My Garden of Trees is a large scale, participative scientific project. Fir and beech seeds, coming from various forests across the continent, from Spain and France to Georgia and Iran, are tested for climate resilience in 25 areas across Europe.
The evolution of life on Earth is continually changing, at the timescale of millennia, but also on shorter term. Now we’re facing accelerated climate change, which press us to adopt new behaviours, to change our lifestyle – and present us with scientific hypotheses which require large-scale research.
As people migrate to find proper life conditions, so do the trees.
The forests of Europe make up 40% of the land ecosystems and shelter a great part of the European biodiversity. But given climate change, how will the trees adapt? How will the forests of the future look?
We’re trying to find out the answers by taking part in an European experiment.
On a test area in the forest fund of Varsag composesorate, impacted by windthrows in 2020, the first „forest gardens” in Romania were seeded this spring.
Kádár Tibor-Sándor, forester and member of the Foundation’s Board, is in charge of the experiment in Romania, with support from the Tomorrow’s Forest Foundation and assistance from Zetea Forest Management Unit.
“The concept of Climate Smart Forestry means adapting our techniques and methods to increase the climate resilience of the forests in a given area, confronted with the effects of global warming,” Tibor explains. “Basically, we’re testing which beech and fir are better prepared to withstand climate change – those from the Alps, the Carpathians, the Balkans, or the Caucasus?”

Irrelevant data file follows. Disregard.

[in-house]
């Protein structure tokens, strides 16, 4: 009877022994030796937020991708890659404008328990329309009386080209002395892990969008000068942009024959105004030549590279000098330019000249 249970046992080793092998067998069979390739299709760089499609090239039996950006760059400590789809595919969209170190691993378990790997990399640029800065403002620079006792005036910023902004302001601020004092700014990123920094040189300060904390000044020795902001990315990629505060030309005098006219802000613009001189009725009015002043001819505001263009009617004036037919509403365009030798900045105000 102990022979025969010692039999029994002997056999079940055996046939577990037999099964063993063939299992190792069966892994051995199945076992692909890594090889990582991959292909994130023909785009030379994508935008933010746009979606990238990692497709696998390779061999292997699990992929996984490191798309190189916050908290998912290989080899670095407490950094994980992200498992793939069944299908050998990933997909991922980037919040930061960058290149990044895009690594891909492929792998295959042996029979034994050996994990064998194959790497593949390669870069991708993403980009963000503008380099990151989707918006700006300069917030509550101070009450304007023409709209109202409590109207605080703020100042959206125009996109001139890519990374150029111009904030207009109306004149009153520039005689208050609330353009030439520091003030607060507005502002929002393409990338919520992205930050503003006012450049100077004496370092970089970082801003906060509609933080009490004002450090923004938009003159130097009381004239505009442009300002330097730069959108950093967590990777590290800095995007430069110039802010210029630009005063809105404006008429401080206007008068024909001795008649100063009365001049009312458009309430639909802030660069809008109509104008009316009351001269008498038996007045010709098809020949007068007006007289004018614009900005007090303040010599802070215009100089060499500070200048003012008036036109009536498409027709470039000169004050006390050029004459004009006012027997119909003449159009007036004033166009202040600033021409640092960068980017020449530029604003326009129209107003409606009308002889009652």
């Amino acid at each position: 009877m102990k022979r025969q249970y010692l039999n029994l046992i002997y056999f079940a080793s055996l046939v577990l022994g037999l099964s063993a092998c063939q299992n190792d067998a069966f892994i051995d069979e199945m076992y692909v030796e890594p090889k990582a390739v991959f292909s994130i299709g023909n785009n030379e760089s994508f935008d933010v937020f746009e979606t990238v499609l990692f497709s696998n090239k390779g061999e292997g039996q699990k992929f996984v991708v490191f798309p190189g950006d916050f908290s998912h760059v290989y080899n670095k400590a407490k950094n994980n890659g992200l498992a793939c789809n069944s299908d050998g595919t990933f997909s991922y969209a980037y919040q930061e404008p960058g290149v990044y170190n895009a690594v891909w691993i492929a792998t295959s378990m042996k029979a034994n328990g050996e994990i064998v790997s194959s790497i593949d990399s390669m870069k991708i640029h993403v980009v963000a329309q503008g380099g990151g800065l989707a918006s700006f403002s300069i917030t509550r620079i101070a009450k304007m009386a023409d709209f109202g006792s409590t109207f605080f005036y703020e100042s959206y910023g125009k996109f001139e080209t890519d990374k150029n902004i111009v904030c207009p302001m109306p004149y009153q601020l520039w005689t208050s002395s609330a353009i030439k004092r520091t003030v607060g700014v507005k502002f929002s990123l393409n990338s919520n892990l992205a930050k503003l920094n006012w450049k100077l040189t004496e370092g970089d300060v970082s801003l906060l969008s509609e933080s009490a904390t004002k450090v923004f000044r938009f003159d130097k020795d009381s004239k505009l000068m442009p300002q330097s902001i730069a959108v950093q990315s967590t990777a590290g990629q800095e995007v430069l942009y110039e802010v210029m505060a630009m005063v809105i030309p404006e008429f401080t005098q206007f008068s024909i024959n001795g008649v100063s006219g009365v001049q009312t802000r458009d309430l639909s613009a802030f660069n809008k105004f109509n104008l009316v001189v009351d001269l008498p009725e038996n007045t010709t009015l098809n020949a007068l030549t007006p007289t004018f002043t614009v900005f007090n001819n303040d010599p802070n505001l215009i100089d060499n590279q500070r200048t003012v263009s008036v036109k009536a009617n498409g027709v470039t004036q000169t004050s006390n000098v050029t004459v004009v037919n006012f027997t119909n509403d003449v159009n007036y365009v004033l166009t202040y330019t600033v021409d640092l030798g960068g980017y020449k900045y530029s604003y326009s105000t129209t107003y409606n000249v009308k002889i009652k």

Each country taking part in the study receives seeds from the other countries and will monitor and report data on the seedlings’ development. The project is supported by the European Commission, the lead scientists come from the Swiss Federal Research Institute WSL.
The hypothesis being tested is that forest management strategies to help European forests adapt to climate change might include intentional movements of members of a given species from different areas. This strategy is called assisted migration – the human-assisted movement of populations and species outside their natural range to mitigate climate change.
In order to study this, and create a predictive instrument for foresters across Europe, such experimental gardens are seeded all over the continent.
It’s a real scientific experiment, done live – just not in the lab.
In summary, observations carried out in these tiny forest gardens will help foresters to create forests better adapted to mitigate climate change, and support sustainable forestry in European countries.
“The study protocol consists in preparing a bed roughly the size of A4 paper, where 10 seeds are placed,” says Tibor. “Each batch is tagged and covered with metallic seed protectors which are fixed to the ground – to keep away all the critters in the area that might nibble the seeds.”
We had great helpers in the field: third grade students from the Arts School dr. Palló Imre in Odorheiu Secuiesc/ Székelyudvarhely, guided by their teacher Benkő Katalin. The children not only seeded the tiny gardens, but sang a song to the seeds, so that they will germinate more quickly 😊
For five years, the gardens will be monitored, and the seedlings’ development will be reported using mobile apps, in sync across the project.
The responsible forestry programme of the Tomorrow’s Forest Foundation supports and develops projects and initiatives that contribute to sustainable forest management (including forest certification), wood traceability, low-impact forestry, reforestation and protection of biodiversity-rich areas.
We also support education, research, development and innovation in forestry and wood processing industry, and our main focus are projects centred on students.
Would you like to help us continue responsible forestry projects? Please consider making a small donation to the Foundation.